South Korea, US start war games amid North Korea missile flurry

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Protesters at a rally opposing the joint military exercises between South Korea and the US near the presidential Blue House in Seoul today. (AP pic)

Nikkei

SEOUL: South Korea and the US began two weeks of joint military drills today as North Korea ratchets up tensions on the peninsula ahead of the inauguration of a conservative president in Seoul.

The two allies will conduct war games based on computer simulations of a conflict breaking out on the peninsula, according to South Korea’s defence ministry. The exercises will run through April 28 but will not include field training.

“The drills will boost operation skills of forces in the Republic of Korea and the US, consolidating our joint defence capabilities further,” South Korea’s Joint Chiefs of Staff told Nikkei Asia.

On Saturday, North Korea fired two short-range missiles into the Sea of Japan in what the isolated nation said was part of its nuclear missile programme. The missiles flew about 110km with a maximum altitude of 25km at a speed of under Mach 4, according to the South Korean military.

Last week, Washington dispatched the USS Abraham Lincoln aircraft carrier to the Sea of Japan in a clear warning to Kim Jong-un’s regime over provocations, such as the launch of intercontinental ballistic missiles and nuclear bomb tests.

Experts say the dispatch of the carrier shows Washington’s commitment to Asia even as the war in Ukraine continues.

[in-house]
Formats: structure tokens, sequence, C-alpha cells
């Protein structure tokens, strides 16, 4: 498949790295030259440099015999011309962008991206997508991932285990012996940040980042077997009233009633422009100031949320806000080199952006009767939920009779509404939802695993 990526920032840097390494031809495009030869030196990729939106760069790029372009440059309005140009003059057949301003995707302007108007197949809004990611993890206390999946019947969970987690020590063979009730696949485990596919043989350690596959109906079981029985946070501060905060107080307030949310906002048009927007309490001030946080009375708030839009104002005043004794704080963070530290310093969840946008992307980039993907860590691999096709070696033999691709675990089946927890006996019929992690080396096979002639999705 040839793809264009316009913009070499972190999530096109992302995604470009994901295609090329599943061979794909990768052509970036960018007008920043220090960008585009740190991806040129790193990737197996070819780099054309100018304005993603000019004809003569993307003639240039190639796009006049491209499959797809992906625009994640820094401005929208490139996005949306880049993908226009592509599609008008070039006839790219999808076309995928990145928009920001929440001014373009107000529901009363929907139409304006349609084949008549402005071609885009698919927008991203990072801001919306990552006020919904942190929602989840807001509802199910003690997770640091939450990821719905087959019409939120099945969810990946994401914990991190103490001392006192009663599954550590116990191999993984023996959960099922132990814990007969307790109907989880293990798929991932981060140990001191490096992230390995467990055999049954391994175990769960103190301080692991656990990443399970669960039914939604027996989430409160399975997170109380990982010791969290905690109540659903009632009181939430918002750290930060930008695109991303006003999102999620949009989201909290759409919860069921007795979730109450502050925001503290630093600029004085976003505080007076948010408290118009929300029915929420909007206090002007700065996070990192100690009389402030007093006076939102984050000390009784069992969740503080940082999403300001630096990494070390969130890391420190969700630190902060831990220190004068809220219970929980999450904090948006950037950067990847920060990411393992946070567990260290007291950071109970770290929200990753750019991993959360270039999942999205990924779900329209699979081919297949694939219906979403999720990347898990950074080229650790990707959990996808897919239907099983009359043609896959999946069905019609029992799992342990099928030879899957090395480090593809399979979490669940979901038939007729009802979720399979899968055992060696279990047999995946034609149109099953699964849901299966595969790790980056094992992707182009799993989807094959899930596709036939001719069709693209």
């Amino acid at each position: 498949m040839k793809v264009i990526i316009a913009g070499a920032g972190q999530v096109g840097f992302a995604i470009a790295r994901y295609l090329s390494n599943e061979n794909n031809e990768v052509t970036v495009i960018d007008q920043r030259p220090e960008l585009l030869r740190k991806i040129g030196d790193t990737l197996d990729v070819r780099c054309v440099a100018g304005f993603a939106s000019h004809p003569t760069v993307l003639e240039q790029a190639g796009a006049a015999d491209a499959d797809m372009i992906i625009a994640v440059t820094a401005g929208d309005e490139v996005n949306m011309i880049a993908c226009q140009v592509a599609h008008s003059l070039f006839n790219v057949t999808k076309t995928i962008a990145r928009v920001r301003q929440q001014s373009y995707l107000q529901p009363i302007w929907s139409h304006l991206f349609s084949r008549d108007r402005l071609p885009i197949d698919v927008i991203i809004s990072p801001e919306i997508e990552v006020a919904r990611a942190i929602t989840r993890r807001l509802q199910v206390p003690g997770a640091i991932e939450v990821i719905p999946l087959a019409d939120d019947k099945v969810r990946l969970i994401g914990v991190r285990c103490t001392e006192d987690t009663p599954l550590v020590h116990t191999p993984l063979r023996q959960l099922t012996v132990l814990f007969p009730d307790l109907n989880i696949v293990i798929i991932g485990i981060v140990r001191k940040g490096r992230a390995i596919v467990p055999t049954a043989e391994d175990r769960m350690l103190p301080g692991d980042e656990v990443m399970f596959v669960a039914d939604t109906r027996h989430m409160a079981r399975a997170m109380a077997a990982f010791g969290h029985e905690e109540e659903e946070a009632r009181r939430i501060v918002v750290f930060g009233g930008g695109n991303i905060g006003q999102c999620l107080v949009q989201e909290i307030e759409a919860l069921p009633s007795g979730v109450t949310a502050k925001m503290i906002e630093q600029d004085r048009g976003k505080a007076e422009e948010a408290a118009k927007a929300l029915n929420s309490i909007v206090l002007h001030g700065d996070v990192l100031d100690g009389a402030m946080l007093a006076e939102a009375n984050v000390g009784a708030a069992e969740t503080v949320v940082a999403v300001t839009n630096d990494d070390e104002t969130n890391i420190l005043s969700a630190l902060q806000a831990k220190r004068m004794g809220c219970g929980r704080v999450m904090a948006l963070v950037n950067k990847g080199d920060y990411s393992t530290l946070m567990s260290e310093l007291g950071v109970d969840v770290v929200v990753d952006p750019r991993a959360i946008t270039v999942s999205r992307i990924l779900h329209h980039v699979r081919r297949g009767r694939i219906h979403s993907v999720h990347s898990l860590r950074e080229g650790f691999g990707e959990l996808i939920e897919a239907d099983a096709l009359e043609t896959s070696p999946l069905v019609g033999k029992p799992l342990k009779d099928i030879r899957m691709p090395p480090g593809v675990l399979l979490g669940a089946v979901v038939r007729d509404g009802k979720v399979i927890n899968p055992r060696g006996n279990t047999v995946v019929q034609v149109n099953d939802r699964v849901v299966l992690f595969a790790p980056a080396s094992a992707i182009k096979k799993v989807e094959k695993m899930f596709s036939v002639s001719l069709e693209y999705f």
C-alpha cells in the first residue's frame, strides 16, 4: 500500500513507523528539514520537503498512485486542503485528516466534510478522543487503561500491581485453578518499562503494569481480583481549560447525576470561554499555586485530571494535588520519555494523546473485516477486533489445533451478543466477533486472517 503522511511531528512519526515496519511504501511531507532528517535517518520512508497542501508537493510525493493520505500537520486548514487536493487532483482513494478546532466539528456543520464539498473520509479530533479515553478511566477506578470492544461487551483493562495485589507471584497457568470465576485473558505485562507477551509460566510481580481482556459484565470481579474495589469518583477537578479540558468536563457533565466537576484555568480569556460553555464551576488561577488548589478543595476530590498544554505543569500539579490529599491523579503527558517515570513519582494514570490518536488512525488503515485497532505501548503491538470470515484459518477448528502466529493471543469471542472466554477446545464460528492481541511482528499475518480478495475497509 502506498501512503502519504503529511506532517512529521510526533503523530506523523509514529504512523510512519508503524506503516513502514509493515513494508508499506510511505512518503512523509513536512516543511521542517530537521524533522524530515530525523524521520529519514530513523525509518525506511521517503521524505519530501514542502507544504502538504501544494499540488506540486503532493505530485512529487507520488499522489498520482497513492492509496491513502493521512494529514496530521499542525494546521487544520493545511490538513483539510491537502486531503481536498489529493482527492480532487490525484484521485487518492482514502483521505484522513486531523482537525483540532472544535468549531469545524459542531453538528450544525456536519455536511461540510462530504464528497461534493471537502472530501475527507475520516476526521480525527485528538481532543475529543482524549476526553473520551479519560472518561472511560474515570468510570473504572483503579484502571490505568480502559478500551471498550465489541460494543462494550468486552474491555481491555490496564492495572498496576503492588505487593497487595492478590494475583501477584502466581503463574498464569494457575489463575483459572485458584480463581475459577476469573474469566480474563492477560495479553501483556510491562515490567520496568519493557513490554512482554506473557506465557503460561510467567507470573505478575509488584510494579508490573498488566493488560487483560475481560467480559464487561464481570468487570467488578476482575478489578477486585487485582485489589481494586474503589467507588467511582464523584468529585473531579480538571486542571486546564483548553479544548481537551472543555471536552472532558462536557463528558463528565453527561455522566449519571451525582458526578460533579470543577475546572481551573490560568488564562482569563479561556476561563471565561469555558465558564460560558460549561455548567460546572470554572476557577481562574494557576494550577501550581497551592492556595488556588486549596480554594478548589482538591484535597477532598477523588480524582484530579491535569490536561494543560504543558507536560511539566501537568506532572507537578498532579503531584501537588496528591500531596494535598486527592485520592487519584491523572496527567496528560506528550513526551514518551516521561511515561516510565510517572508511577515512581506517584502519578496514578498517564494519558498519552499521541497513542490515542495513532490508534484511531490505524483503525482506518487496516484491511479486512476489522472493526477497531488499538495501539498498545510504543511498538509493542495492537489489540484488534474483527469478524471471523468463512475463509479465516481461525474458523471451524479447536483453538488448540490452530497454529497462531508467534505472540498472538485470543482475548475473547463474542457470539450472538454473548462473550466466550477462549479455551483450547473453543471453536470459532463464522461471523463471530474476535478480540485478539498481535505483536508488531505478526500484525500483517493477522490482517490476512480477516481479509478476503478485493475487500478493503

“The Biden administration sent an aircraft carrier to conduct drills near the Korean Peninsula to reassure Seoul and Tokyo and show that Russia’s invasion of Ukraine will not distract the United States from security in the Indo-Pacific,” said Leif-Eric Easley, associate professor of international studies at Ewha Womans University, in a note on Sunday.

“South Korean and American forces are resuming combined defence exercises important for readiness and deterrence, but (actions) that Pyongyang falsely accuses as rehearsals for an attack.”

The drills come three weeks before the inauguration of incoming President Yoon Suk-yeol.

The president-elect has emphasised the strong alliance between Seoul and Washington, and said during his campaign that South Korea should consider a “pre-emptive strike” against the North should Pyongyang contemplate an attack on the South.

North Korea criticised the South for hosting the joint military drills, threatening its neighbour with “total destruction”.

“South Korea should know and act properly as its reckless actions against a nuclear-armed country will speed up its total destruction,” said North Korea through Echo of Unification, its propaganda media outlet.

Sung Kim, the US special representative for North Korea, arrived in Seoul on Monday to meet his South Korean counterpart Noh Kyu-duk and other senior officials to discuss the situation on the peninsula, including the international community’s response to North Korea’s recent ICBM launches.

“The special representative’s visit to Seoul underscores the US and Republic of Korea commitment to ongoing close collaboration on DPRK issues as we seek to advance complete denuclearisation and permanent peace on the Korean Peninsula,” the US Department of State said in a statement on Friday.